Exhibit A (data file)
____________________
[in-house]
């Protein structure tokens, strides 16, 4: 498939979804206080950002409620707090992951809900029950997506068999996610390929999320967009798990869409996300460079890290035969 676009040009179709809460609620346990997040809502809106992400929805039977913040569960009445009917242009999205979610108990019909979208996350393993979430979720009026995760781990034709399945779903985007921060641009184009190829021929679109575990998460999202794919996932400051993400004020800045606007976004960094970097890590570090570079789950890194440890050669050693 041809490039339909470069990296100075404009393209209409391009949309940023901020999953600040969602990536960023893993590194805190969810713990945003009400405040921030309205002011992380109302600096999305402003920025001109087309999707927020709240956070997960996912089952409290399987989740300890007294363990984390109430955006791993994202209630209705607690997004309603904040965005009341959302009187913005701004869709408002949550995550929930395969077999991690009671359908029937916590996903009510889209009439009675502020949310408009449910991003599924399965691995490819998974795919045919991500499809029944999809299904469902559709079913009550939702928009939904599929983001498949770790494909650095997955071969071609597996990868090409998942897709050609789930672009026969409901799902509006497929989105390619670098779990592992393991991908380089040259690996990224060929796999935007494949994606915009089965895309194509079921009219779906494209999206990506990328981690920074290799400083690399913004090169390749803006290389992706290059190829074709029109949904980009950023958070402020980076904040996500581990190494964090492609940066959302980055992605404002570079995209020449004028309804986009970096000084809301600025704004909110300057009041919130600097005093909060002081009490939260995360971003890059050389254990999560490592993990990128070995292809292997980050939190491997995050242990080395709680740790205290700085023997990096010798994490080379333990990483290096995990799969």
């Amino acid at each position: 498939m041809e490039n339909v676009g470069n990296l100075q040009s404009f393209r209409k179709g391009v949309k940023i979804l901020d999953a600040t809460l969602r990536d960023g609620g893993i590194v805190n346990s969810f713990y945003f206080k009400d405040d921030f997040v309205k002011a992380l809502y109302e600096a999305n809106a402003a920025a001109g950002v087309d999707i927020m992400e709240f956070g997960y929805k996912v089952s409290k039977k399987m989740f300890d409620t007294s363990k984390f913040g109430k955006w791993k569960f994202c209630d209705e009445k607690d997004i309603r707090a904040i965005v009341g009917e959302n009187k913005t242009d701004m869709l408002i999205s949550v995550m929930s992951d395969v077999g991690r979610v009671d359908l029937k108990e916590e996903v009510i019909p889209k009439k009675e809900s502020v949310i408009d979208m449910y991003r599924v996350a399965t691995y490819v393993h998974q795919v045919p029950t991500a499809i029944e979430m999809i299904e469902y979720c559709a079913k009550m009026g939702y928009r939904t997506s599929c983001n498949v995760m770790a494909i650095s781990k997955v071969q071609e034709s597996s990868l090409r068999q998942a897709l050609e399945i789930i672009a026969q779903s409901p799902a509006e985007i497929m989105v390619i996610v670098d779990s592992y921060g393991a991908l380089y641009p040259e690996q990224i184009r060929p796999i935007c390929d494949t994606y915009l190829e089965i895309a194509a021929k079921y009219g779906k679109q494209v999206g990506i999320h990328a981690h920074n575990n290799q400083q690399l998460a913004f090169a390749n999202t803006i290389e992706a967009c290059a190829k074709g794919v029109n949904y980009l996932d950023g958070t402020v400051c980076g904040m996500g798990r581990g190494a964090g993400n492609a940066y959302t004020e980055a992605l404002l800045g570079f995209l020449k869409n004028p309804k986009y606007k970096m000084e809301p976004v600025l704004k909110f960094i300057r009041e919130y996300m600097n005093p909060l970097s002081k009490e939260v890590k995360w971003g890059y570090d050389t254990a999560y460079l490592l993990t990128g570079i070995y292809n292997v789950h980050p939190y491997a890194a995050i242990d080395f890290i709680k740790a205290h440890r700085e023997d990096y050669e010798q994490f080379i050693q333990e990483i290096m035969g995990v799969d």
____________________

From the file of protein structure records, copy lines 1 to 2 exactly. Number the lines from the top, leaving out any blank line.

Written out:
[in-house]
């Protein structure tokens, strides 16, 4: 498939979804206080950002409620707090992951809900029950997506068999996610390929999320967009798990869409996300460079890290035969 676009040009179709809460609620346990997040809502809106992400929805039977913040569960009445009917242009999205979610108990019909979208996350393993979430979720009026995760781990034709399945779903985007921060641009184009190829021929679109575990998460999202794919996932400051993400004020800045606007976004960094970097890590570090570079789950890194440890050669050693 041809490039339909470069990296100075404009393209209409391009949309940023901020999953600040969602990536960023893993590194805190969810713990945003009400405040921030309205002011992380109302600096999305402003920025001109087309999707927020709240956070997960996912089952409290399987989740300890007294363990984390109430955006791993994202209630209705607690997004309603904040965005009341959302009187913005701004869709408002949550995550929930395969077999991690009671359908029937916590996903009510889209009439009675502020949310408009449910991003599924399965691995490819998974795919045919991500499809029944999809299904469902559709079913009550939702928009939904599929983001498949770790494909650095997955071969071609597996990868090409998942897709050609789930672009026969409901799902509006497929989105390619670098779990592992393991991908380089040259690996990224060929796999935007494949994606915009089965895309194509079921009219779906494209999206990506990328981690920074290799400083690399913004090169390749803006290389992706290059190829074709029109949904980009950023958070402020980076904040996500581990190494964090492609940066959302980055992605404002570079995209020449004028309804986009970096000084809301600025704004909110300057009041919130600097005093909060002081009490939260995360971003890059050389254990999560490592993990990128070995292809292997980050939190491997995050242990080395709680740790205290700085023997990096010798994490080379333990990483290096995990799969």